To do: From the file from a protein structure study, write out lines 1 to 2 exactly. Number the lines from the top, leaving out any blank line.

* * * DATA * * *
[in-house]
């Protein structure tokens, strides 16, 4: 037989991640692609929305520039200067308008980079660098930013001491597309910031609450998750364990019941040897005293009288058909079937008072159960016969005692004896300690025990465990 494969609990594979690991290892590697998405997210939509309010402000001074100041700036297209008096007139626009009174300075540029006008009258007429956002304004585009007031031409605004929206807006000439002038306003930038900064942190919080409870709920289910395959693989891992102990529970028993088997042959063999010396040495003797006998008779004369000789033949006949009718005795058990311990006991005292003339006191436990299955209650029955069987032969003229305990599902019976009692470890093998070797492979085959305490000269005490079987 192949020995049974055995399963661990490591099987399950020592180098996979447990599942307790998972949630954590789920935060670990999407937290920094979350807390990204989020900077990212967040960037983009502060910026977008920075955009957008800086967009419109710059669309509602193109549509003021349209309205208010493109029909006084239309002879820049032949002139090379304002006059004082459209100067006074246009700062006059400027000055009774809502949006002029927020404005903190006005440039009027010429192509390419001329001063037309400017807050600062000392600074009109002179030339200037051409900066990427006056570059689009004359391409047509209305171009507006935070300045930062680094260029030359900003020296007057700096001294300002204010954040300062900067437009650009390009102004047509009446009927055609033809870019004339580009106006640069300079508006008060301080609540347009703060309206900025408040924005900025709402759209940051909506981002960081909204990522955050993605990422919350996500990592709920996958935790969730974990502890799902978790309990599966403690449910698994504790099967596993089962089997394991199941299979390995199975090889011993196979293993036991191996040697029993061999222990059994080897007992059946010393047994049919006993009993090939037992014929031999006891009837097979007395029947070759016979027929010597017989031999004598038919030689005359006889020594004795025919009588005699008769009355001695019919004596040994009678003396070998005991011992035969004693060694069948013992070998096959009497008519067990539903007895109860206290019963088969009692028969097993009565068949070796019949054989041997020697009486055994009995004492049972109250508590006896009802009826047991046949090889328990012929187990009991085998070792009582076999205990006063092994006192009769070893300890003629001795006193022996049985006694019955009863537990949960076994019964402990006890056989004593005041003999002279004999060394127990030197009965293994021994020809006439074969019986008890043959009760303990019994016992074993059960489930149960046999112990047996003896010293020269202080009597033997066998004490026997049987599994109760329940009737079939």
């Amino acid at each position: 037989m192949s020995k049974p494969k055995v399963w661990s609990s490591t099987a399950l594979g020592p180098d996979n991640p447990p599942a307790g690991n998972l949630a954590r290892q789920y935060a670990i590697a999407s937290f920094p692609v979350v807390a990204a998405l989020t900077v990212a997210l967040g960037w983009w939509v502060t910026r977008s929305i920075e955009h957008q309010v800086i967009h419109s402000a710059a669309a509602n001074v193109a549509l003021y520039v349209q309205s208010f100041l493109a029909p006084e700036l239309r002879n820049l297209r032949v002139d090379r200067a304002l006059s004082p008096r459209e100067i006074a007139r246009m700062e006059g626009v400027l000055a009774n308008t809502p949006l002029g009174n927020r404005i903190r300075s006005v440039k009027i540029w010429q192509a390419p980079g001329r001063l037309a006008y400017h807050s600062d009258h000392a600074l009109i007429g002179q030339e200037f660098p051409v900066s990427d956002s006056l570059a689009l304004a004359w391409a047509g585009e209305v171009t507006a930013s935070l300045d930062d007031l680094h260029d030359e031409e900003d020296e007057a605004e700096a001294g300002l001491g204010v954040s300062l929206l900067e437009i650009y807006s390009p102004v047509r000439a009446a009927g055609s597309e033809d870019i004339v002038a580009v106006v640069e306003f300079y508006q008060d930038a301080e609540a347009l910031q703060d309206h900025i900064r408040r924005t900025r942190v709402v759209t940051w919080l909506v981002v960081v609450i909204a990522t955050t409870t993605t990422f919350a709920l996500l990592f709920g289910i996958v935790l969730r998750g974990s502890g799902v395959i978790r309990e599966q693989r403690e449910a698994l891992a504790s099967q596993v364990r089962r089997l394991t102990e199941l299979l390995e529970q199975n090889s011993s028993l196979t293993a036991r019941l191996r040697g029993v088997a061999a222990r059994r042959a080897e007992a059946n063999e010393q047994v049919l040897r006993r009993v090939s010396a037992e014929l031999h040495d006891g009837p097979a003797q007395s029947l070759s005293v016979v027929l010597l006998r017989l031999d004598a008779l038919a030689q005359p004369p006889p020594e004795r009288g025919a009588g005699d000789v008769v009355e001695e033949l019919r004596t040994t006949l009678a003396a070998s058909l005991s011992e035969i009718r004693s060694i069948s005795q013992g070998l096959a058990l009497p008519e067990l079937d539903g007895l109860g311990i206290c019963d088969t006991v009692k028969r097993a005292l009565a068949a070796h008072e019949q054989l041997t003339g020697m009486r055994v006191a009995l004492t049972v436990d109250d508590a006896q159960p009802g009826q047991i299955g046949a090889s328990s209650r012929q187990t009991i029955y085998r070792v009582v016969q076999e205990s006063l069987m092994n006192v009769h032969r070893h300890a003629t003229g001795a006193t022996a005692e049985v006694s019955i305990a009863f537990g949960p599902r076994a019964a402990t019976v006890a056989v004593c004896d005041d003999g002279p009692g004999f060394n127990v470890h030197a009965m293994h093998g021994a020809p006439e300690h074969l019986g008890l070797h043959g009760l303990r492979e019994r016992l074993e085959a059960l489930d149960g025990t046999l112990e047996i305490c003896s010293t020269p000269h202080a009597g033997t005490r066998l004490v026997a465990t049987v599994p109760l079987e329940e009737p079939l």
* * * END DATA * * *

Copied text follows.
[in-house]
């Protein structure tokens, strides 16, 4: 037989991640692609929305520039200067308008980079660098930013001491597309910031609450998750364990019941040897005293009288058909079937008072159960016969005692004896300690025990465990 494969609990594979690991290892590697998405997210939509309010402000001074100041700036297209008096007139626009009174300075540029006008009258007429956002304004585009007031031409605004929206807006000439002038306003930038900064942190919080409870709920289910395959693989891992102990529970028993088997042959063999010396040495003797006998008779004369000789033949006949009718005795058990311990006991005292003339006191436990299955209650029955069987032969003229305990599902019976009692470890093998070797492979085959305490000269005490079987 192949020995049974055995399963661990490591099987399950020592180098996979447990599942307790998972949630954590789920935060670990999407937290920094979350807390990204989020900077990212967040960037983009502060910026977008920075955009957008800086967009419109710059669309509602193109549509003021349209309205208010493109029909006084239309002879820049032949002139090379304002006059004082459209100067006074246009700062006059400027000055009774809502949006002029927020404005903190006005440039009027010429192509390419001329001063037309400017807050600062000392600074009109002179030339200037051409900066990427006056570059689009004359391409047509209305171009507006935070300045930062680094260029030359900003020296007057700096001294300002204010954040300062900067437009650009390009102004047509009446009927055609033809870019004339580009106006640069300079508006008060301080609540347009703060309206900025408040924005900025709402759209940051909506981002960081909204990522955050993605990422919350996500990592709920996958935790969730974990502890799902978790309990599966403690449910698994504790099967596993089962089997394991199941299979390995199975090889011993196979293993036991191996040697029993061999222990059994080897007992059946010393047994049919006993009993090939037992014929031999006891009837097979007395029947070759016979027929010597017989031999004598038919030689005359006889020594004795025919009588005699008769009355001695019919004596040994009678003396070998005991011992035969004693060694069948013992070998096959009497008519067990539903007895109860206290019963088969009692028969097993009565068949070796019949054989041997020697009486055994009995004492049972109250508590006896009802009826047991046949090889328990012929187990009991085998070792009582076999205990006063092994006192009769070893300890003629001795006193022996049985006694019955009863537990949960076994019964402990006890056989004593005041003999002279004999060394127990030197009965293994021994020809006439074969019986008890043959009760303990019994016992074993059960489930149960046999112990047996003896010293020269202080009597033997066998004490026997049987599994109760329940009737079939």